The International Max Planck Research School for Chemical and Molecular Biology (IMPRS-CMB) is a collaboration between the Max Planck Institute of Molecular Physiology and three universities, the Technical University Dortmund (TU Dortmund), the Ruhr University Bochum (RUB) and the University of Duisburg-Essen (DUE).

All four institutes are located in the Ruhr Metropolitan Area of Germany, an extremely vibrant and culturally interconnected region. The same spirit is reflected in the science of our program: research groups, with different and often complementary approaches, combine their efforts to study at the molecular level basic cell physiology.

Below you can find all the research groups that are part of IMPRS-CMB, in alphabetical order. You can also search groups by name, topic or technique.

Read about OUR SCIENCE by visiting the webpages of our Faculty Members.


Dr. Dennis Schade

since 10/2012: Group leader, TU Dortmund University
2012: Postdoc, University of Kiel
2010-2011: Postdoc, Sanford-Burnham Medical Research Institute + Human BioMolecular Research Institute (San Diego, USA)
2005-2010: Postdoc, PhD studies, University of Kiel
1999-2004: Pharmacy studies (Kiel + West Haven, USA)

Research Interest
The field of regenerative medicine has boomed in recent years owing to milestone discoveries in stem cell (SC) biology and tissue engineering, which has been driving paradigm shifts in the pharmacotherapy of degenerative and ischemic diseases. Small molecule-mediated replenishment of lost and/or dysfunctional tissue in vivo, however, is still in its infancy due to a limited understanding of mechanisms that control endogenous processes of tissue homeostasis or regeneration. From the medicinal chemist's point of view, the development of small molecules that control SC fate is of tremendous interest for various applications as it opens up the druggable target space. Such applications do not only span small molecules as regenerative therapeutics for distinct diseases but also cover their use for SC-based technologies for safety pharmacology or disease modeling (i.e., disease-in-a-dish).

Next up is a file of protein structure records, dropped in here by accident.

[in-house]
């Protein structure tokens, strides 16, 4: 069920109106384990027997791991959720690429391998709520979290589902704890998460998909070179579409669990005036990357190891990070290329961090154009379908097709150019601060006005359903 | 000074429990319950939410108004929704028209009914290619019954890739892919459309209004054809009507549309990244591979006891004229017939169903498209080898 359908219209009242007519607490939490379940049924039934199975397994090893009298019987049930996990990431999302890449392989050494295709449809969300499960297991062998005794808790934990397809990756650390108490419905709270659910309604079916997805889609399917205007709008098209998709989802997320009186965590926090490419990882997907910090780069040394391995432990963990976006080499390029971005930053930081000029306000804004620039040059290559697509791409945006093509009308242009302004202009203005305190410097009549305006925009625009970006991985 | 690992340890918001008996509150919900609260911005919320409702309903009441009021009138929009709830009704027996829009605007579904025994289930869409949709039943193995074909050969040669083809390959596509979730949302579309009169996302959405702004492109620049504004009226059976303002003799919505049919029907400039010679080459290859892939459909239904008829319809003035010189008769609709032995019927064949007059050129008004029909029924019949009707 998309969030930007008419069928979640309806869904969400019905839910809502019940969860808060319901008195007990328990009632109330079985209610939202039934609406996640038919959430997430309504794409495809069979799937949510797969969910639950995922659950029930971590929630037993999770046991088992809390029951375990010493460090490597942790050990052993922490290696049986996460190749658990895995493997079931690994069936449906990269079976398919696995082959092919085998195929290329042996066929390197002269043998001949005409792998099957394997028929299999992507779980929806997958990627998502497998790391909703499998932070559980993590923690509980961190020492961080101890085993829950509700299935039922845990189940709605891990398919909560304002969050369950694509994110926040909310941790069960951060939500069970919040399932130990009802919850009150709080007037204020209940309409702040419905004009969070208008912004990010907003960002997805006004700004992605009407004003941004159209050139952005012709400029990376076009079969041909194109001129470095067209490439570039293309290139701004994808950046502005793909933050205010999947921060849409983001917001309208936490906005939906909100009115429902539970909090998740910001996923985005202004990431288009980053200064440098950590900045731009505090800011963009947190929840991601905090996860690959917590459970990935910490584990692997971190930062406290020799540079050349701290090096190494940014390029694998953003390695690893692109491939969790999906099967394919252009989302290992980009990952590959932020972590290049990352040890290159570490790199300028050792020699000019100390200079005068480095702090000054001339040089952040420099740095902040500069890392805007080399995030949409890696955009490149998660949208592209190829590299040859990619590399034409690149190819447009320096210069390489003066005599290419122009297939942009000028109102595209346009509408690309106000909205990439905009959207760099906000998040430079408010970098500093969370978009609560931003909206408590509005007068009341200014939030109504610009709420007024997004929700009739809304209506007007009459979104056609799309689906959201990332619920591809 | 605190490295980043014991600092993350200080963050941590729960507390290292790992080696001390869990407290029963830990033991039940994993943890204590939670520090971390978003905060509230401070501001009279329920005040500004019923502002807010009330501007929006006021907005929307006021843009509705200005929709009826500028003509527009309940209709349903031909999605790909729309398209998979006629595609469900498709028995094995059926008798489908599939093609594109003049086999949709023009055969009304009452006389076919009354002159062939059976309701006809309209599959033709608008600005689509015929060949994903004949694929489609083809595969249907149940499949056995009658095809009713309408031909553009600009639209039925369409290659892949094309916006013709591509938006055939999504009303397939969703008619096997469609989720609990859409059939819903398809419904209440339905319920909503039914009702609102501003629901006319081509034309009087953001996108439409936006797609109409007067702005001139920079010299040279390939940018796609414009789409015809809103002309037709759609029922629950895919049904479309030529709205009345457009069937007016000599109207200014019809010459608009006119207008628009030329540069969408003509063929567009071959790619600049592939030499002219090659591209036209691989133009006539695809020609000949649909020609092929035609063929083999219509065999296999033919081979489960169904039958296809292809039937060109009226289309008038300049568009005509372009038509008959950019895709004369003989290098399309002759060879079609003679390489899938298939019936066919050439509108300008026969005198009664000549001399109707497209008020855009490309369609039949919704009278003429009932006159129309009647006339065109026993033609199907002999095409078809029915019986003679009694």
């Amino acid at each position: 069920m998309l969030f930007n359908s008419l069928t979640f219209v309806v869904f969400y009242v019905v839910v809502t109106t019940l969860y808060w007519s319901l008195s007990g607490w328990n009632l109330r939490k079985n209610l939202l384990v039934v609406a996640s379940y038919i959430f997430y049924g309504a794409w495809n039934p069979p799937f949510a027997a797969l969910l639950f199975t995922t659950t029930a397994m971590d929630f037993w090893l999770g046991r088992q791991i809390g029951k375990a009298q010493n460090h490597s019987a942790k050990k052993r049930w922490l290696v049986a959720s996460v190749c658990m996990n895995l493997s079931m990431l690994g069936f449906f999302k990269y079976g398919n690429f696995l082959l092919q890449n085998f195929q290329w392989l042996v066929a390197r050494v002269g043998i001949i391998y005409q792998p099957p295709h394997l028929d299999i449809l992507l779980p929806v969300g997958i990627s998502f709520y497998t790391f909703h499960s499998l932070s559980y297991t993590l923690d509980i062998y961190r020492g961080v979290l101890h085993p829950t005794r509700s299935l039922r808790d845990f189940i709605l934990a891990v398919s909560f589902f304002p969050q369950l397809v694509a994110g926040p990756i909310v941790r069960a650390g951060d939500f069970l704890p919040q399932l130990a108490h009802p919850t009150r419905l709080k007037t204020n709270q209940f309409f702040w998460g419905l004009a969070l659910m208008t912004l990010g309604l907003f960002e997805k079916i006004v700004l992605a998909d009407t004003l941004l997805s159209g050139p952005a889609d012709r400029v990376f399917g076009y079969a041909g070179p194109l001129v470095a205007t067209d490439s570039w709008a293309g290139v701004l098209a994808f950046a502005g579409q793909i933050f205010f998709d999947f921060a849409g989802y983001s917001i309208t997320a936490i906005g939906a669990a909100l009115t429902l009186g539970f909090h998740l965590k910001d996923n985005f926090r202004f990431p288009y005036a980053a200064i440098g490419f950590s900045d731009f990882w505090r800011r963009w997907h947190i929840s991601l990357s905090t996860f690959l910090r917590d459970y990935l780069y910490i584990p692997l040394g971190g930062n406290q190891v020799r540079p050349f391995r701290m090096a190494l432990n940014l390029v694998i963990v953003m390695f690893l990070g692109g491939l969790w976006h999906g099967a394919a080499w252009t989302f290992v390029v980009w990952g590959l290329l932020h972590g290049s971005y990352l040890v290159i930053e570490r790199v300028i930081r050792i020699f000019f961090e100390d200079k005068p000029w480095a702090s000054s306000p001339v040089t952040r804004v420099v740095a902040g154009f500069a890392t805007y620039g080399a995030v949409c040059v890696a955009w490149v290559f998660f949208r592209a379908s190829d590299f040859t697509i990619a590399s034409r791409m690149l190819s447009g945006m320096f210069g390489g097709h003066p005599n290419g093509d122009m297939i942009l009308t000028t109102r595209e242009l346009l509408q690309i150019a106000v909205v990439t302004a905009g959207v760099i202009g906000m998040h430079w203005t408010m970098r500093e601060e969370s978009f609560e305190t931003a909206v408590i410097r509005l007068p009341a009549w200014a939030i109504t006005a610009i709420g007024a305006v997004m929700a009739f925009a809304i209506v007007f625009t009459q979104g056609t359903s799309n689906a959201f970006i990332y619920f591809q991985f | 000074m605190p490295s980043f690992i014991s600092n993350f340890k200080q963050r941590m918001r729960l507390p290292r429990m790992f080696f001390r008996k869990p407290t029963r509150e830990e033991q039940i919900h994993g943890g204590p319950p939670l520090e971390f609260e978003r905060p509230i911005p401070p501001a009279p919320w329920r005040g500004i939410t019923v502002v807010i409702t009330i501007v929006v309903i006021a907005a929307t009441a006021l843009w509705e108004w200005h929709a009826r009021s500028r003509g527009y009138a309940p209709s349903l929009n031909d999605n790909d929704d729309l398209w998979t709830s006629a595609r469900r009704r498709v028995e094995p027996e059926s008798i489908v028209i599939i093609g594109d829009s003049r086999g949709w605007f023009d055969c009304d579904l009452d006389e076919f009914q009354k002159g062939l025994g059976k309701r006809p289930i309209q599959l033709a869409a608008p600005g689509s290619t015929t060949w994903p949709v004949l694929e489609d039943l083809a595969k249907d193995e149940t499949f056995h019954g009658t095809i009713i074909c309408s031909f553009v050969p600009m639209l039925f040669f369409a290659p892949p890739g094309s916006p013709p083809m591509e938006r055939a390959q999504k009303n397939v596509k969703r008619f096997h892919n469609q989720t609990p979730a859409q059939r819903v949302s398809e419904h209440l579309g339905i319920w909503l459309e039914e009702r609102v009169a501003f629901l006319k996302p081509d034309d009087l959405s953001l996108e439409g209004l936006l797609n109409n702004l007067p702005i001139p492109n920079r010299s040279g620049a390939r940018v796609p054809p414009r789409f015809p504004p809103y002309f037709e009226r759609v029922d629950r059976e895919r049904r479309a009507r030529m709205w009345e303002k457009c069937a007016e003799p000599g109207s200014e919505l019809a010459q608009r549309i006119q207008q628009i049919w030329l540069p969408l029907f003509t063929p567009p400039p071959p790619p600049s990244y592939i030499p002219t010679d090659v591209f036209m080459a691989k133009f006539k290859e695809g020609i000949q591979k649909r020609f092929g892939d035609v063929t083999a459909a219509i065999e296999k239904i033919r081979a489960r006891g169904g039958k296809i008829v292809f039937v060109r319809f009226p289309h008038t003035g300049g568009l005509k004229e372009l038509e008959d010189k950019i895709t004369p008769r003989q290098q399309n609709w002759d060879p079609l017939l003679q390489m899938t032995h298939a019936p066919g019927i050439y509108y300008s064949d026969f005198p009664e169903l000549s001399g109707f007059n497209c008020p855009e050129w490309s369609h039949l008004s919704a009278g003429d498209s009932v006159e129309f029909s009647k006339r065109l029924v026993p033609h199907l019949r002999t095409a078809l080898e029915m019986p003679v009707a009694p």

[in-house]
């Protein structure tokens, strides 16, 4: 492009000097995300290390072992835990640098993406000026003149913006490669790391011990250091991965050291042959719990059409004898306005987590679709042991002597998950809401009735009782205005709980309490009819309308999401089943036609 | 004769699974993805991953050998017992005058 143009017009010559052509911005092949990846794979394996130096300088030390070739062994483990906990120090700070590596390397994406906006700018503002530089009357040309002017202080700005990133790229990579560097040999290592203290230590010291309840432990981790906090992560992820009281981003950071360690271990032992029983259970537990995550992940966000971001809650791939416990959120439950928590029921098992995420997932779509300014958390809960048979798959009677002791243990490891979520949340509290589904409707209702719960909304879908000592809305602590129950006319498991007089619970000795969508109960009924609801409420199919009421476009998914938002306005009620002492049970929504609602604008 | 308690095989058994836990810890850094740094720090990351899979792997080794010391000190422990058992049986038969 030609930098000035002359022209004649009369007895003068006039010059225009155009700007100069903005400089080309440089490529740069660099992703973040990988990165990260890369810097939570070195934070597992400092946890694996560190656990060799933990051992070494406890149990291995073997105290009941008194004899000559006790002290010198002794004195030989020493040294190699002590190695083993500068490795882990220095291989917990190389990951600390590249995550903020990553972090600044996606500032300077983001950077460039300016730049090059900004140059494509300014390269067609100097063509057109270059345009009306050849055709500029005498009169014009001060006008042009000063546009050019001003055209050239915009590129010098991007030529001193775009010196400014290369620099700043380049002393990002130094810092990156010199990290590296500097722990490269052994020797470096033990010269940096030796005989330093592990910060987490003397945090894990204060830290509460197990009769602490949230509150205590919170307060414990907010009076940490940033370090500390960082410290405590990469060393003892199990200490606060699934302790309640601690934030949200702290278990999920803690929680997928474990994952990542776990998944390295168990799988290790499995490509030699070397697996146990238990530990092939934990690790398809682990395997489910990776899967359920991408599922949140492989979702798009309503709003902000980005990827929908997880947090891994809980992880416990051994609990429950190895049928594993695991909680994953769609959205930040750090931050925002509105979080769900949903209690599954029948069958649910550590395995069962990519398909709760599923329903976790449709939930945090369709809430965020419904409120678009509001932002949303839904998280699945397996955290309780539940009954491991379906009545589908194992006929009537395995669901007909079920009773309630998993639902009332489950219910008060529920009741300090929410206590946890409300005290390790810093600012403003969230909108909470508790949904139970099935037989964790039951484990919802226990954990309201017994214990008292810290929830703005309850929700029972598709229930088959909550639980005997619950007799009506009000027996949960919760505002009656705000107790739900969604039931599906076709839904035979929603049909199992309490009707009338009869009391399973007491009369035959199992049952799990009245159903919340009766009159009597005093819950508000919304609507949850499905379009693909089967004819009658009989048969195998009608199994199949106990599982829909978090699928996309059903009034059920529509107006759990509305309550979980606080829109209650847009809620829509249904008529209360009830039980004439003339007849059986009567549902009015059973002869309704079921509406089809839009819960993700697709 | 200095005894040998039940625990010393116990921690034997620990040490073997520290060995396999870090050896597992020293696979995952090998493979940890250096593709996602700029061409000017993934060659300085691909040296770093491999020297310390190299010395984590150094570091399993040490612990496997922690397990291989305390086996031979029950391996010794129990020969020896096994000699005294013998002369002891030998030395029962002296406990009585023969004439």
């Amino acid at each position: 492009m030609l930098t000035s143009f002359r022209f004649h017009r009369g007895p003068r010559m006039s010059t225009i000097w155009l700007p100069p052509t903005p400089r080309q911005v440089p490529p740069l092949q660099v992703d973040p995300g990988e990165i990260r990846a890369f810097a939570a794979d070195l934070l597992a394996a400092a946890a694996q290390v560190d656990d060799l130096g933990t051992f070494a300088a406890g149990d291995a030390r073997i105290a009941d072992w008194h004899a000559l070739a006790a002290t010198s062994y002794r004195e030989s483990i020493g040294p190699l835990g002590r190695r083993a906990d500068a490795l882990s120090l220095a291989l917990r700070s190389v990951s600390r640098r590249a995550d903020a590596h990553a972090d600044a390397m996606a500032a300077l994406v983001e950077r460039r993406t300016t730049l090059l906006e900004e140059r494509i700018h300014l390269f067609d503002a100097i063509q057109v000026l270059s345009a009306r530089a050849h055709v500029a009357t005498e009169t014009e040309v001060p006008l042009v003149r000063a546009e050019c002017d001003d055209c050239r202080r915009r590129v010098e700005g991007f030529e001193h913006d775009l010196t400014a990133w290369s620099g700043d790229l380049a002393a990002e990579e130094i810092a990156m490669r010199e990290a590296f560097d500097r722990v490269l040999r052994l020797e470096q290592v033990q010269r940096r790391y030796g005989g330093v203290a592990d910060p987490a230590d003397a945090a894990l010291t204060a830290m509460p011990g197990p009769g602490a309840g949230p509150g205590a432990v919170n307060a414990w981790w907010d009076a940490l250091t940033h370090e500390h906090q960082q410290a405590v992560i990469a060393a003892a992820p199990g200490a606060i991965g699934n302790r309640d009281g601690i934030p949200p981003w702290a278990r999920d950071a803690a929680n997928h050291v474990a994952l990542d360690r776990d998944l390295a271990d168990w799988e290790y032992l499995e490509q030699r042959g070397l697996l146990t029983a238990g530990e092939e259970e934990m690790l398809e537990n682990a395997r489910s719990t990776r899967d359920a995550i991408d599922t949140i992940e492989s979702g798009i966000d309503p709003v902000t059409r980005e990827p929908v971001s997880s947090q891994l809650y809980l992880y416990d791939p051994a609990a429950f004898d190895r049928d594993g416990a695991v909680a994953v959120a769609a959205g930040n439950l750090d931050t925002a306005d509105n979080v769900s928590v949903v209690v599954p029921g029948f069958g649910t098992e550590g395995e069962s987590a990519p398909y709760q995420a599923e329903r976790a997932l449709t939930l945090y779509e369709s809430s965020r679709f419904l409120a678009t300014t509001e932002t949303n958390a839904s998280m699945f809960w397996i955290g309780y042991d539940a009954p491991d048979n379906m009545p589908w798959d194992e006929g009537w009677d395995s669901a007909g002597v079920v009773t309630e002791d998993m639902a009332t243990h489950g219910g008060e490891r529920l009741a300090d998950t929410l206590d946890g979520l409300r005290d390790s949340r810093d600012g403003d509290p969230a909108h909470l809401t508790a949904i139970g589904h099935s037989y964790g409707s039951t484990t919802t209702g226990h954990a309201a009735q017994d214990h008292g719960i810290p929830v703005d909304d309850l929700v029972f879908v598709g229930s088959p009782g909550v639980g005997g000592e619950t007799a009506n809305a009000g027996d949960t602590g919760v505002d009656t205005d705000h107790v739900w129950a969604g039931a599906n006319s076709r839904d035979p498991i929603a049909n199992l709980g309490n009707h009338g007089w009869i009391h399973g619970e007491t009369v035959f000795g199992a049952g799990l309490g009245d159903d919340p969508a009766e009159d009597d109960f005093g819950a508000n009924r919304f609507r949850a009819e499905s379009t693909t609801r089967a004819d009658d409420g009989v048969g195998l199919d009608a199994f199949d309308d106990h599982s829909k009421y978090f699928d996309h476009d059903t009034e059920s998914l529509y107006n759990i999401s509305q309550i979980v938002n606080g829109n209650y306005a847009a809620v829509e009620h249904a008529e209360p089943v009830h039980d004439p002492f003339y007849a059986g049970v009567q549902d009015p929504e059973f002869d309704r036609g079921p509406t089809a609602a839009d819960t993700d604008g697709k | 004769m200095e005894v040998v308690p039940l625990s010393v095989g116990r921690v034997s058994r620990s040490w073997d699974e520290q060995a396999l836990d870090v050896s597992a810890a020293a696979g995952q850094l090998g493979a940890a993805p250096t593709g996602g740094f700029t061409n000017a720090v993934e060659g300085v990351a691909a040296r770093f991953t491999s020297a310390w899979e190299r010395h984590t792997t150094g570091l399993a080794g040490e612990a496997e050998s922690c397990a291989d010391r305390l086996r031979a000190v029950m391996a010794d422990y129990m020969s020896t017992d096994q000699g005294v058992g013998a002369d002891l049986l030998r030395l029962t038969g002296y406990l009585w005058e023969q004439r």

The Schade group is interested cardiovascular diseases with a particular focus on heart diseases and uses several SC-based techniques and approaches to cardiac regeneration. Hypothesis-driven approaches as well as screening campaigns are pursued to identify and develop small molecule modulators of key steps in cardiomyocyte (de-)differentiation and maturation from stem cells. This is an interdisciplinary strategy comprising methods from classic medicinal chemistry to (stem) cell and molecular biology.

- Synthetic organic chemistry: drug-like small molecule libraries, 'tool compounds'
- In vitro-pharmacokinetic profiling of drug candidates
- In silico-drug design: pharmacophore modeling
- Stem cells (SCs): murine embryonic SCs, human induced pluripotent SCs
- High-content imaging assays, cell-based assays + screening

Selected Reading
Längle D, Halver J, Rathmer B, Willems E, Schade D. Small molecules targeting in vivo tissue regeneration. ACS Chem Bio 2014, 9(1), 57-71.

Plowright AT, Engkvist O, Gill A, Knerr L, Wang QD. Heart regeneration: opportunities and challenges for drug discovery with novel chemical and therapeutic methods or agents. Angew Chem Int Ed 2014, 53(16), 4056-75.

Schade D, Lanier M, Willems E, Okolotowicz K, Bushway P, Wahlquist C, Gilley C, Mercola M, Cashman JR. Synthesis and SAR of b-annulated 1,4-dihydropyridines define cardiomyogenic compounds as novel inhibitors of TGFβ signaling. J Med Chem 2012, 55(22), 9946-57.

Willems E, Cabral-Teixeira J, Schade D, Cai W, Reeves P, Bushway PJ, Lanier M, Walsh C, Kirchhausen T, Izpisua Belmonte JC, Cashman J, Mercola M. Small molecule-mediated TGF-β type II receptor degradation promotes cardiomyogenesis in embryonic stem cells. Cell Stem Cell 2012, 11(2), 242-52.

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